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Hands-on with Google's Cloud Print for Android

Ian Paul | June 14, 2013
We test drive Google's new print-on-the-go app fro Android. It's got the basics, but there are better apps out there.

You can also send your document to more than just printers; Google also lets you send files to other mobile devices that are connected to Cloud Print including phones and tablets.

Choking on Office
In my tests, it was better to open an app individually and share your files with Cloud Print rather than relying on Google's app to find your apps and files for you. The biggest problem is that Google's Cloud Print app failed to recognize some basic file formats contained inside third-party apps such as Dropbox and SkyDrive. Cloud Print couldn't recognize Microsoft's Open XML formats such as DOCX and XLSX, for example. On a few occasions, Google's app couldn't even discover Microsoft's standard DOC and XLS formats inside Dropbox. That's a problem considering Office formats are the defacto standard for most of the business world.

Cloud Print for Android by Paul Fernandes offers more robust features than Google's app such as printer management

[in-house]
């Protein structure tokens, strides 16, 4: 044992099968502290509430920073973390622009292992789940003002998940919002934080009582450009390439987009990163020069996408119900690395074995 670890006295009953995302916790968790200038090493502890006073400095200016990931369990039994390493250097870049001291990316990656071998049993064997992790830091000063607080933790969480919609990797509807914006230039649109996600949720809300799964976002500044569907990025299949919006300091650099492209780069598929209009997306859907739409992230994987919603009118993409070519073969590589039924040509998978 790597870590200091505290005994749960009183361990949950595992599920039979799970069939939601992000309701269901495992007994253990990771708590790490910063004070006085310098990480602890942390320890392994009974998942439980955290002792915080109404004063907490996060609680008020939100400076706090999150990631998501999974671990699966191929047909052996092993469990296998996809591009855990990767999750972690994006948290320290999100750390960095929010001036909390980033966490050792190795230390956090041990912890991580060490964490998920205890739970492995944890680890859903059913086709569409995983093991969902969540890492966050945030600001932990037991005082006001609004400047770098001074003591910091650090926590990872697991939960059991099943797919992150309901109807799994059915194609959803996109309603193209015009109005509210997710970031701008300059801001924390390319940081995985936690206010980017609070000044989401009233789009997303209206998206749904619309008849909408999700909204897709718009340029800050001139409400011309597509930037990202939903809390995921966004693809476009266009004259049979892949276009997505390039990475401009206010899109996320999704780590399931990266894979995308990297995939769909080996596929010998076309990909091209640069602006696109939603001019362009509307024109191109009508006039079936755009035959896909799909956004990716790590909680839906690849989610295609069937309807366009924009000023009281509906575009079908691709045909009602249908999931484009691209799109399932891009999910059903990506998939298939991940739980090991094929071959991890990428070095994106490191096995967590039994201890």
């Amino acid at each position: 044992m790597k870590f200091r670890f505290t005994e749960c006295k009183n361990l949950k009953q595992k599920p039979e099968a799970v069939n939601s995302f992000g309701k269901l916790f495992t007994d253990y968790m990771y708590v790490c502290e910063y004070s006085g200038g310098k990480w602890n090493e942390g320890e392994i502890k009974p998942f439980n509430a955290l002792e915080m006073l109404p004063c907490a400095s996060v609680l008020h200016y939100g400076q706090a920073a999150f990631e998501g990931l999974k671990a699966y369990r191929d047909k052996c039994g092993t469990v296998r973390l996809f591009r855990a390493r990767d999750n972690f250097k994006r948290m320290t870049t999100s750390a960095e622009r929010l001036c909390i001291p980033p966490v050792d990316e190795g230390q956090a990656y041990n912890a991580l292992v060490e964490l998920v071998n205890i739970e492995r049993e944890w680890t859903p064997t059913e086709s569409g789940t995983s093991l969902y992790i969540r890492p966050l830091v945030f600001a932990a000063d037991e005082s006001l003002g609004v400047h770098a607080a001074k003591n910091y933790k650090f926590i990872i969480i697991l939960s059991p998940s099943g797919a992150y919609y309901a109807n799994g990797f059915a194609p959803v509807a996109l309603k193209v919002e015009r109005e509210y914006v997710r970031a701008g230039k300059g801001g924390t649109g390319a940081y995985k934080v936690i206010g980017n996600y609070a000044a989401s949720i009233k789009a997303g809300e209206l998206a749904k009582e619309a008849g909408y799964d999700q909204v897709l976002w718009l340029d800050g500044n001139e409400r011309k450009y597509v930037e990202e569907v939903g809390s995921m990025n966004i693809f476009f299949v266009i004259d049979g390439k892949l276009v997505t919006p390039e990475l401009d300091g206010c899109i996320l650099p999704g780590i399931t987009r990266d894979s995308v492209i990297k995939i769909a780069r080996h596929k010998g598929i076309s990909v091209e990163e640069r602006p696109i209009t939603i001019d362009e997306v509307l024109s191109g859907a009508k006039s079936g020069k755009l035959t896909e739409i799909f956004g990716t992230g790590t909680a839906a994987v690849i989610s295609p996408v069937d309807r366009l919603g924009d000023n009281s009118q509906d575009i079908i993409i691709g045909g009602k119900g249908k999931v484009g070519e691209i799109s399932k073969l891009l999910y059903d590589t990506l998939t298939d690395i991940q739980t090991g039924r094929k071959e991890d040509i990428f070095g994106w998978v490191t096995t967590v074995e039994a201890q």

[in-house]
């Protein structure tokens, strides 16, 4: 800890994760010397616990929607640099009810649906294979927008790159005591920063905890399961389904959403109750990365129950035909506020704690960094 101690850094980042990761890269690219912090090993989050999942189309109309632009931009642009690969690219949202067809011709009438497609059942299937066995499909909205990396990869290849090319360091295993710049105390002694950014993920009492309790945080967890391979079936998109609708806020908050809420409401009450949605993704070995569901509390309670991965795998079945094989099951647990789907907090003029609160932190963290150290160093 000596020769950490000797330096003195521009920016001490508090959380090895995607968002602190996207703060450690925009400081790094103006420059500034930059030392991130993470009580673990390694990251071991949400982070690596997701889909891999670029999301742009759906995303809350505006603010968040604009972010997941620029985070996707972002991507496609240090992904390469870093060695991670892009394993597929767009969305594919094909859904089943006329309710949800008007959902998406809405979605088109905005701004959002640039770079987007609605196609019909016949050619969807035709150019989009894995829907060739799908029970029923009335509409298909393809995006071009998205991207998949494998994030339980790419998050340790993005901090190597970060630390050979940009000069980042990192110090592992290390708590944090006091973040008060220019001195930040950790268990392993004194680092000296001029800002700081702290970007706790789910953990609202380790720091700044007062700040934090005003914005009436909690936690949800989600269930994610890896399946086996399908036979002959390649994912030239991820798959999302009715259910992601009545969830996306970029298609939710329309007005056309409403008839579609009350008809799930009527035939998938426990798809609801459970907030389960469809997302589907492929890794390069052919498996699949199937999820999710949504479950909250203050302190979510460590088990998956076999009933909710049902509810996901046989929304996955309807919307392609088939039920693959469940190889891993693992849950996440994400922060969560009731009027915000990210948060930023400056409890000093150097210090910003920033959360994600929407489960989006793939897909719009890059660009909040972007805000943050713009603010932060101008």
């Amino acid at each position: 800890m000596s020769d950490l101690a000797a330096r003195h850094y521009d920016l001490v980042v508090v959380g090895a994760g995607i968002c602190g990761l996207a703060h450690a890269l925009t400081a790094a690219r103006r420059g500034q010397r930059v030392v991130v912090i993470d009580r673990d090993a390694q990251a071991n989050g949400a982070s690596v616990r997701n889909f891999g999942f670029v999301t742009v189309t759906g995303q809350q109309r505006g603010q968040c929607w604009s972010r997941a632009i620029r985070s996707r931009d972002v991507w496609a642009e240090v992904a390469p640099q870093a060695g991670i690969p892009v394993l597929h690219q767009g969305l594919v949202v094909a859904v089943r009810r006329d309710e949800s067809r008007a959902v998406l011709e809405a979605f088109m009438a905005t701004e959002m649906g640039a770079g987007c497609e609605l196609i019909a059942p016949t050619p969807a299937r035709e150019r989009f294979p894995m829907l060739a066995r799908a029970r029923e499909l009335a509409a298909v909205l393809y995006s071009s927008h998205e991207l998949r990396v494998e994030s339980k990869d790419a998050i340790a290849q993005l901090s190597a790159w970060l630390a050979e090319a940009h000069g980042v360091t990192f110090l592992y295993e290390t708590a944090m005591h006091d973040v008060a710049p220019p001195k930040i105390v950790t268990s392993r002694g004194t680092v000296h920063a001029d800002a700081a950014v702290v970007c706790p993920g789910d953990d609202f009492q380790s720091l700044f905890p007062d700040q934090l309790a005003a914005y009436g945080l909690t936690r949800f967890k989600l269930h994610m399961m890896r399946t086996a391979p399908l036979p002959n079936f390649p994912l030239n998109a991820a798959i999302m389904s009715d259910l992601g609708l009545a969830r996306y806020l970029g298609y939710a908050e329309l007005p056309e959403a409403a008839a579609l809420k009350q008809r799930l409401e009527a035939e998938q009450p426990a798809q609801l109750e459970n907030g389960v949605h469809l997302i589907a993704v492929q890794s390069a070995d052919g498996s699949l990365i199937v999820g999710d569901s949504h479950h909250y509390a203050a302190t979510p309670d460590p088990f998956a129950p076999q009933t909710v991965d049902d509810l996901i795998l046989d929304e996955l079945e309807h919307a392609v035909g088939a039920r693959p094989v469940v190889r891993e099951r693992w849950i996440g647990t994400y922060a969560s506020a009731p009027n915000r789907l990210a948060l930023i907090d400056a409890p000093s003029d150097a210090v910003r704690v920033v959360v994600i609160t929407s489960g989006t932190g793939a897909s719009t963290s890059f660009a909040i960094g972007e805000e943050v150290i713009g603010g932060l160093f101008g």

Sharing these problematic file types to Cloud Print from within SkyDrive or Dropbox, however, was not a problem. So you will be able to print these files from your device, even if Cloud Print can't recognize them.

Beyond Microsoft Office formats, Cloud Print also had problems identifying other common file types within third-party apps including RTF, CSV, and even PDF. Google Drive for Android, on the other hand, integrated perfectly with Cloud Print. When I looked for Drive files using Cloud Print, the app could identify every file type I had in there including PDF and DOC files.

What's missing
Right now, Cloud Print for Android is extremely basic and missing some relevant and useful features. Managing your cloud-connected printers, for example, is impossible. For that you'll need to rely on a third-party solution such as the aforementioned Cloud Print by Paulo Fernandes. This third-part solution lets you share printers with others, delete and rename your printing devices, as well as set your default printer right from your Android device. Google's Cloud Print doesn't even let you see a list of printers unless you select a file to print first. It would also be nice if you could choose whether you want to print in color or black and white, something you can't do right now.

Bottom line
If you are a heavy Cloud Print user, you will be happier sticking with third-party solutions for now while Google's app matures. Anyone looking for a quick way to print a document every now and again, however, should find Google's Cloud Print app an acceptable solution for their purposes.


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